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Auditor Says Iowa's Projected Medicaid Savings Is Accurate; Democrats Say Report Lacks Data

Joyce Russell/IPR file
Outgoing Auditor Mary Mosiman agreed last summer to examine Iowa's privatized Medicaid program.

Iowa’s outgoing state auditor says the Department of Human Services is correctly calculating the savings from having private companies manage Iowa Medicaid. But the lawmaker who asked for an audit says the report doesn’t provide good answers.

The management of Iowa Medicaid was handed over to private companies in 2016. Auditor Mary Mosiman, a Republican, says the state’s estimate of $126 million in savings this year, as of early November, is accurate.  In May, the state projected $141 million in savings, nearly triple last December’s projection of $47 million.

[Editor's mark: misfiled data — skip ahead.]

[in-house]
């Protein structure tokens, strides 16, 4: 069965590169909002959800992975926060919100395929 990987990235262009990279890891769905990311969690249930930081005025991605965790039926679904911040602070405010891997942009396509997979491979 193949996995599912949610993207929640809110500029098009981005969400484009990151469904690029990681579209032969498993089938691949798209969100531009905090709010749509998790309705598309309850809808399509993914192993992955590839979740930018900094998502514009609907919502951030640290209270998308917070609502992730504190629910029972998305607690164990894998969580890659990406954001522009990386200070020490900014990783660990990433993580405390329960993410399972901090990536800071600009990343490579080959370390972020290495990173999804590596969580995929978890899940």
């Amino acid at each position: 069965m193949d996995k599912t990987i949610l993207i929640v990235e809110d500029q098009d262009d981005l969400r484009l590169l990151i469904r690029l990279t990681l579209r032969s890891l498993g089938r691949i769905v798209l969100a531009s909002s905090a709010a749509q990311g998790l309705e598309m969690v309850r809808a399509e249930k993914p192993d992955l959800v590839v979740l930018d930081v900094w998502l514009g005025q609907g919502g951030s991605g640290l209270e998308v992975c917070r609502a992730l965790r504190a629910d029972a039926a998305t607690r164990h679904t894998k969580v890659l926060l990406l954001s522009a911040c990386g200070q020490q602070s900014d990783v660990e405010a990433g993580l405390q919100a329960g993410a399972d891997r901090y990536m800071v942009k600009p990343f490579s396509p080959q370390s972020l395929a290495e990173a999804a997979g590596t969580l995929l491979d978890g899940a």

Democratic state Sen. Pam Jochum of Dubuque requested the audit this summer. Monday, she called the findings “a big pile of excuses.”

“There was no solid, accurate methodologies put in place in order to gather information, actually be able to dissect it and actually give the taxpayer accurate information,” Jochum said, adding Mosiman’s audit lacks data showing how much the companies still owe hospitals and healthcare providers and whether the private model is making Iowans healthier.

More than 600,000 low-income and disabled Iowans are on Medicaid. Democrat Rob Sand, who was elected this month to replace Mosiman, is critical of the audit and says he will continue to “dig into the issue” when he assumes the office in January.

Mosiman says the state should have established a method to estimate program cost savings when they made the privitization change.

Clay Masters is Iowa Public Radio’s Morning Edition host and lead political reporter.